HELP SAVE POLLINATORS!
Learn more about pollinators and how you can help!
If you use these links (and especially if you build a home for a pollinator!) tell us about it by using #PalyNatureHero on any social media app!
Plant A Pollinator Garden
Here are ideas for planting a pollinator garden to feed pollinators and create “nectar trails.”
Provide Homes For Pollinators
Ideas on creating homes for pollinators – don’t forget to search the internet for more ideas!
Not handy? Buy pre-cut kits or even completed houses.
Some native bees burrow into the ground for winter protection or burrow and lay eggs in the “dead ends” of branches.
Attract hummingbirds to your yard by providing food sources, perching and nesting areas. Dirty feeders hurt birds! So make the commitment to keeping clean feeders or simply plant native flowers hummingbirds love.
Bats not only pollinate flowers, they also eat thousands of insects, including mosquitos! Providing homes for bats can help keep pesky insects in check.
Build a bat house:
How to select and hang a bat house:
Read how fear of bats affects conservation:
To learn more about bats visit Merlin Tuttle’s Bat Conservation:
Butterflies need shelter too! Here are plans for a house:
Already a gardener?
Use these tips to help expand your skills and help pollinators:
Plant lists by state for planting pollinator-friendly plants:
More About Dr. Winifred Frick and Dr. Rodrigo Medellin
Learn more about Dr. Frick and her work here:
You can symbolically adopt a bat! You get a plush bat toy and certificate, while your money goes toward bat conservation.
Get tips for attracting bats and plans for building a bat house:
Learn more about Dr. Medellin and his work here:
Check out his YouTube channel for great videos on bats and his work.
Celebrate National Pollinator Week!
Click here for activities, videos, and curriculum ideas.
Join A Citizen Science Project!
The Xerces Society (promoting invertebrate/insect conservation) offers many exciting projects:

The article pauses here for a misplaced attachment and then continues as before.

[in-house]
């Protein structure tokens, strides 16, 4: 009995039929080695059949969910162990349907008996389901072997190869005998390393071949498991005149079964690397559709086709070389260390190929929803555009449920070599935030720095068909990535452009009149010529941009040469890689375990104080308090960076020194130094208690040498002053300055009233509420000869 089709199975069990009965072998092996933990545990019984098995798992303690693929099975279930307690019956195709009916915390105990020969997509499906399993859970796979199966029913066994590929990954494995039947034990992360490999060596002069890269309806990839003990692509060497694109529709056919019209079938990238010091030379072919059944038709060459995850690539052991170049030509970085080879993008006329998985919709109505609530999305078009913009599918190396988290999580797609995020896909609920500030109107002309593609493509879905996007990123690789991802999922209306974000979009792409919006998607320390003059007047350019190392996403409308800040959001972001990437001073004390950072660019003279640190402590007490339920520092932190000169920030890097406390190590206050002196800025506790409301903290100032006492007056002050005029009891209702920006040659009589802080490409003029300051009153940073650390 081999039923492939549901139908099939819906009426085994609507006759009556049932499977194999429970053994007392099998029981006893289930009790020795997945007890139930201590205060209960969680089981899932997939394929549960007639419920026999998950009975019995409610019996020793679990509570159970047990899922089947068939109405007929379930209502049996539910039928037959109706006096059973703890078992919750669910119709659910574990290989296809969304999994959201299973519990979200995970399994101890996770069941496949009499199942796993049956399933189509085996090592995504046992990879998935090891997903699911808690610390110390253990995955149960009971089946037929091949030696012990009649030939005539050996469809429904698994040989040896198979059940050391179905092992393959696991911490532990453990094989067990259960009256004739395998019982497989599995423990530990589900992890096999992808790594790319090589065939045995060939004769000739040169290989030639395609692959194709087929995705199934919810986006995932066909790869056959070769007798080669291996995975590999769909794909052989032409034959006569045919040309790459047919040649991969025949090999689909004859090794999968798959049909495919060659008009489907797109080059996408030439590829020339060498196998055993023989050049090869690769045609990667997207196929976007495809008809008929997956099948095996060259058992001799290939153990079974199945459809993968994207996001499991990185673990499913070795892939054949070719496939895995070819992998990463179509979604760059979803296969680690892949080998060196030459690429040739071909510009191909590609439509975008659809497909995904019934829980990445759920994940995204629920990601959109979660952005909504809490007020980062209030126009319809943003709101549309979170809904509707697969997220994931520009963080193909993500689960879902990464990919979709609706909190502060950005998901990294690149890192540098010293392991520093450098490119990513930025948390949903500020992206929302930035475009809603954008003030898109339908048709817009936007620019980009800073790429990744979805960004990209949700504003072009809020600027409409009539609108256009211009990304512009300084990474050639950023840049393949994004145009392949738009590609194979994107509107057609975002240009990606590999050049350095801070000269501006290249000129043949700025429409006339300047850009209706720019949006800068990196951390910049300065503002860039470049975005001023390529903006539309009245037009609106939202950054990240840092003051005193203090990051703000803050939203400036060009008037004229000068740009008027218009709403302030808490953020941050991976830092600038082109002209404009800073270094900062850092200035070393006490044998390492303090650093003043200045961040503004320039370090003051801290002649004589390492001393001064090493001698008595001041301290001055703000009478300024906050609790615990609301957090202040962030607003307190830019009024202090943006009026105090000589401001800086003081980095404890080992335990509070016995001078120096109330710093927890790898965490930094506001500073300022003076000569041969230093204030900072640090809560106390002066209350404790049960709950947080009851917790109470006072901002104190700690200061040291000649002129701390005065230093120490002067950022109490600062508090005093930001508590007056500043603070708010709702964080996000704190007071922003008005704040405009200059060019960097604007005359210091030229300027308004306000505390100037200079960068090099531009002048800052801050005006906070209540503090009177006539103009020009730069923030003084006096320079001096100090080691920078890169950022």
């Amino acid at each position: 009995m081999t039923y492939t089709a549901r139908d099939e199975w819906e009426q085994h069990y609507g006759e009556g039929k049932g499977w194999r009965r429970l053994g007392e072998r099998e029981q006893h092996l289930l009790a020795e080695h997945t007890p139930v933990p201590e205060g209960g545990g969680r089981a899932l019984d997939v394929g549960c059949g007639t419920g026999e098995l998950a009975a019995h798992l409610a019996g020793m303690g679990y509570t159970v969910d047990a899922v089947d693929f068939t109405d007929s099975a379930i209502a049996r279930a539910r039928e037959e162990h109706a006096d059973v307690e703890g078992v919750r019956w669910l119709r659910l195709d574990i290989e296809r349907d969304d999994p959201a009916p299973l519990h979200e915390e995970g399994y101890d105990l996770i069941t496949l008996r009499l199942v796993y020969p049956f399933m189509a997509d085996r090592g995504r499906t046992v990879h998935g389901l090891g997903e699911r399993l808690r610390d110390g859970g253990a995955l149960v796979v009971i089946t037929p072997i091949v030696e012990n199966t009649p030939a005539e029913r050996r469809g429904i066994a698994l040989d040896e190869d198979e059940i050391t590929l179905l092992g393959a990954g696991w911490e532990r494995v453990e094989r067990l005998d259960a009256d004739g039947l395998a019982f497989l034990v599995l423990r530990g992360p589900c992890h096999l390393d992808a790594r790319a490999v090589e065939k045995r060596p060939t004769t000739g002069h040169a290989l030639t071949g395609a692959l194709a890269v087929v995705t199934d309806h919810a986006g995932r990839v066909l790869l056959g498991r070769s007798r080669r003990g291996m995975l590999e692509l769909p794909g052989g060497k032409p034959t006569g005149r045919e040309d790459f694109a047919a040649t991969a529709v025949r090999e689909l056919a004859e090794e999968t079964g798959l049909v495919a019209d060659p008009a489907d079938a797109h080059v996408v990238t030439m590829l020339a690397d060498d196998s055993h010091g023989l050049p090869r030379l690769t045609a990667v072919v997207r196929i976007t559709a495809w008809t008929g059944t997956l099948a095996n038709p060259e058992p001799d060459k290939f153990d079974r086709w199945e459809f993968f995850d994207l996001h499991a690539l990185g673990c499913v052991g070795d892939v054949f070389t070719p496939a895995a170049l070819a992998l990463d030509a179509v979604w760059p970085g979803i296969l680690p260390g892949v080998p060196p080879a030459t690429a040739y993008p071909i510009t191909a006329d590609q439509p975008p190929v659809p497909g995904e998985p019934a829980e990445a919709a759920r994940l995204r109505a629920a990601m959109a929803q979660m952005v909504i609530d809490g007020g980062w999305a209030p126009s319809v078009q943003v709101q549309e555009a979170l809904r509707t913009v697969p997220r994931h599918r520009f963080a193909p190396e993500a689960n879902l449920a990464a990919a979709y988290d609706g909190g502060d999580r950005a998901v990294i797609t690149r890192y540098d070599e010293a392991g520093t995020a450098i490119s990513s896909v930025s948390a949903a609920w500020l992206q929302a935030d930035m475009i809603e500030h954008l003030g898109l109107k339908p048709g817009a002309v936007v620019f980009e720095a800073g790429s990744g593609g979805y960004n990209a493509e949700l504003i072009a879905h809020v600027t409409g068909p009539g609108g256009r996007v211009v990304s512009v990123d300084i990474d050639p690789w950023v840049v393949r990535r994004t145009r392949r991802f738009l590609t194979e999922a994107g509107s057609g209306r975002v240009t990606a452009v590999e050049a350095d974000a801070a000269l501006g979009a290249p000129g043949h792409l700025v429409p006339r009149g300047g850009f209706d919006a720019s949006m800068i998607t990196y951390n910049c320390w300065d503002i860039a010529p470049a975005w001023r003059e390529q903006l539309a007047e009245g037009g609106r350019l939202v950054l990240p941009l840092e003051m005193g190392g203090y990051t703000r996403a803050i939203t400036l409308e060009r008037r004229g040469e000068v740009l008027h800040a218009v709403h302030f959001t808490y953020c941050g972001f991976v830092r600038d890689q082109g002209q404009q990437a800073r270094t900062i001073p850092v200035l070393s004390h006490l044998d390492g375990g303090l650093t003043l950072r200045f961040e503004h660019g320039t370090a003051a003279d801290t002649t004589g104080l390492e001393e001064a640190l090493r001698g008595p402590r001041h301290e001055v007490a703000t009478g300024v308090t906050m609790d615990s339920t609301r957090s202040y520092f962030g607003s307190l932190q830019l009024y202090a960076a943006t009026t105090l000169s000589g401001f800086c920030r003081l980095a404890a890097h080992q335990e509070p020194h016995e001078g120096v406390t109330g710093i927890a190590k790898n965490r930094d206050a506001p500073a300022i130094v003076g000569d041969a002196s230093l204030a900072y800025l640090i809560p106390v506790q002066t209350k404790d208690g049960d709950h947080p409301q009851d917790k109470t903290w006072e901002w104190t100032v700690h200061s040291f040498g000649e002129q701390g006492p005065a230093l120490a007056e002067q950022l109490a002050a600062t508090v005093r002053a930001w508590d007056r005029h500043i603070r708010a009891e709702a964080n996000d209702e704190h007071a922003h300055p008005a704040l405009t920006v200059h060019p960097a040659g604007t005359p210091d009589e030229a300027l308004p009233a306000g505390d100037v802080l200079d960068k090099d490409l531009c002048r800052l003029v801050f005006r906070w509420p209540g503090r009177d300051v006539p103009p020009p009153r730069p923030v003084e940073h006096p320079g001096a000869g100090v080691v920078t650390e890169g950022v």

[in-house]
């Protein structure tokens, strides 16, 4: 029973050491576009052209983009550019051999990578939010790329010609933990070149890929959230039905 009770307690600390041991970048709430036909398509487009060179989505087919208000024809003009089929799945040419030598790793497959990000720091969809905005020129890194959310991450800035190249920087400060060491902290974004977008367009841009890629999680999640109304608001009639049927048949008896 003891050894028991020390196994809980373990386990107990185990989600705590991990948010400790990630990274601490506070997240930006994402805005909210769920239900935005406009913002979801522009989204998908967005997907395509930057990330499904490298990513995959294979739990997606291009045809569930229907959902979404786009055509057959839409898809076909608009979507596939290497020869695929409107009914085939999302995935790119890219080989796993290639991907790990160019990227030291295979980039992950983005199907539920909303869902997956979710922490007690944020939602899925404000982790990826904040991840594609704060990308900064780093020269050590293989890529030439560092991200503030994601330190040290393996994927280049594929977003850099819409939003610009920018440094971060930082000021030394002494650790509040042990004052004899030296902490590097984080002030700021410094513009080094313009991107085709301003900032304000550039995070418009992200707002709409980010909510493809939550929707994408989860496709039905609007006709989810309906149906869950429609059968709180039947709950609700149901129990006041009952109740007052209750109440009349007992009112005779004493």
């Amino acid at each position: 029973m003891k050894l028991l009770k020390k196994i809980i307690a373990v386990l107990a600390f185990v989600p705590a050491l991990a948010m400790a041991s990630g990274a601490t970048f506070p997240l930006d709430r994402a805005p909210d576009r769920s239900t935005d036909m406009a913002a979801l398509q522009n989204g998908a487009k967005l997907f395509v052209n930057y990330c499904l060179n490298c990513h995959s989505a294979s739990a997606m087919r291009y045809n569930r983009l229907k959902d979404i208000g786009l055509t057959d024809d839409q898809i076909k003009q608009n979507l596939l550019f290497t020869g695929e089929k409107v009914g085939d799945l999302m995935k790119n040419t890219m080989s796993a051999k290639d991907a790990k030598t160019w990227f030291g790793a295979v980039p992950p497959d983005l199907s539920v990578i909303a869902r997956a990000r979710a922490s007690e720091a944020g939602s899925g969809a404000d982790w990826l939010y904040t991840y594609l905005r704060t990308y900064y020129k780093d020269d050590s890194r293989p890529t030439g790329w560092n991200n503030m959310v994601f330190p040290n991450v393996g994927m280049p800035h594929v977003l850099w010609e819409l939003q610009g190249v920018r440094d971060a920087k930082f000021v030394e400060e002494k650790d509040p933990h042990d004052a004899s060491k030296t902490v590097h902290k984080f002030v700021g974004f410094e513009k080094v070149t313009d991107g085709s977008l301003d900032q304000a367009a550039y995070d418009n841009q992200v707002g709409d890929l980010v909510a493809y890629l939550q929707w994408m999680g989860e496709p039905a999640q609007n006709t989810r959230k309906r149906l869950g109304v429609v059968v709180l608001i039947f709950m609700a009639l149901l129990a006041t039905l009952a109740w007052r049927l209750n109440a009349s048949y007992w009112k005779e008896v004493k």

Join projects on Monarch butterflies:
Help find and identify native bees:
List Of Threatened Or Endangered Pollinators
More than 72 pollinating species were listed as “threatened or endangered” by the U.S. Fish & Wildlife Service. View the list here:
The Food List
Can you guess all the foods and products that are shown on the food collage (first panel)?
See if you are correct by comparing your guesses against this list:
Row 1: Alfalfa (for dairy and meat), Agave, Almonds, Allspice, Apples, Anise, Apricots, Asparagus, Avocado, Beans, Beets, Blackberries/Boysenberries, Blueberries, Bok Choy, Brazil Nuts, Broccoli, Brussels Sprouts, Buckwheat, Cabbage, Cacao (Chocolate), Cactus (dragon fruit), Canola Oil, Cantaloupe, Caraway, Cardamom, Carrots
Row 2: Cashews, Cauliflower, Celery, Cherries, Chestnuts, Chives, Cilantro/coriander, Clover, Coconut, Coffee, Cola Nut, Cotton (for clothing and textiles), Cranberries, Cucumber, Currants, Durian, Eggplant, Elderberries, Fennel, Figs, Flax, Garlic, Grapes, Grapefruit, Guava, Hazelnuts
Row 3: Honey, Horseradish, Jackfruit, Kale, Kiwi Fruit, Lemons, Lettuce, Limes, Loquats, Lychees, Macadamia Nuts, Mango, Melon, Mustard, Nectarines, Nutmeg, Okra, Onions, Palm, Papaya, Parsley, Passionfruit, Peaches, Pears, Peppers, Persimmons
Row 4: Plums, Pomegranate, Prickly Pear, Pumpkins, Quince, Radishes, Rambutan, Raspberries, Rhubarb, Rose Hip, Safflower, Sesame, Squash, Starfruit, Strawberries, Sugarcane, Sunflowers, Sweet Potatoes, Tangerines, Tea, Tomatoes, Turnips, Vanilla, Walnuts, Watermelon, Zucchini
The Paly Foundation focuses on educational efforts that highlight the importance of conserving and protecting diverse natural habitats and wildlife populations.